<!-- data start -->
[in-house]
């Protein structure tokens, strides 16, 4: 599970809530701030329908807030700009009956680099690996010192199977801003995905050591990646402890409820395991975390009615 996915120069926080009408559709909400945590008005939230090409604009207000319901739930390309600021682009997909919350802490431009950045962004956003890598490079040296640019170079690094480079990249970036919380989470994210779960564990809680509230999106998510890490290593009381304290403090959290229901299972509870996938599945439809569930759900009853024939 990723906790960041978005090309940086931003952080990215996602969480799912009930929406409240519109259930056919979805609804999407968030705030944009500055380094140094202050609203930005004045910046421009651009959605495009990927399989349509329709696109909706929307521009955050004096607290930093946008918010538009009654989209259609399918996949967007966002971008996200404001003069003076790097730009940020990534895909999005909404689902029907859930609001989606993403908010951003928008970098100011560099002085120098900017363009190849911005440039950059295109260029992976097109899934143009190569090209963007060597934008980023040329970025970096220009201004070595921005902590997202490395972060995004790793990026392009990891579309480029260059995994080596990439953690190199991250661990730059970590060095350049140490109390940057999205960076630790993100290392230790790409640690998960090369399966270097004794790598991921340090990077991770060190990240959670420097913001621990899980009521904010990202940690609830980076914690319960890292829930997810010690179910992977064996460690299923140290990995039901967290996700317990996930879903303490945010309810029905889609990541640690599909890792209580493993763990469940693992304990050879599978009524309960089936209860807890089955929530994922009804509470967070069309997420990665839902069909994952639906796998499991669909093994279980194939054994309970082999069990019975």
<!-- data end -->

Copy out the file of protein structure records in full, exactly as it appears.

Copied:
[in-house]
């Protein structure tokens, strides 16, 4: 599970809530701030329908807030700009009956680099690996010192199977801003995905050591990646402890409820395991975390009615 996915120069926080009408559709909400945590008005939230090409604009207000319901739930390309600021682009997909919350802490431009950045962004956003890598490079040296640019170079690094480079990249970036919380989470994210779960564990809680509230999106998510890490290593009381304290403090959290229901299972509870996938599945439809569930759900009853024939 990723906790960041978005090309940086931003952080990215996602969480799912009930929406409240519109259930056919979805609804999407968030705030944009500055380094140094202050609203930005004045910046421009651009959605495009990927399989349509329709696109909706929307521009955050004096607290930093946008918010538009009654989209259609399918996949967007966002971008996200404001003069003076790097730009940020990534895909999005909404689902029907859930609001989606993403908010951003928008970098100011560099002085120098900017363009190849911005440039950059295109260029992976097109899934143009190569090209963007060597934008980023040329970025970096220009201004070595921005902590997202490395972060995004790793990026392009990891579309480029260059995994080596990439953690190199991250661990730059970590060095350049140490109390940057999205960076630790993100290392230790790409640690998960090369399966270097004794790598991921340090990077991770060190990240959670420097913001621990899980009521904010990202940690609830980076914690319960890292829930997810010690179910992977064996460690299923140290990995039901967290996700317990996930879903303490945010309810029905889609990541640690599909890792209580493993763990469940693992304990050879599978009524309960089936209860807890089955929530994922009804509470967070069309997420990665839902069909994952639906796998499991669909093994279980194939054994309970082999069990019975």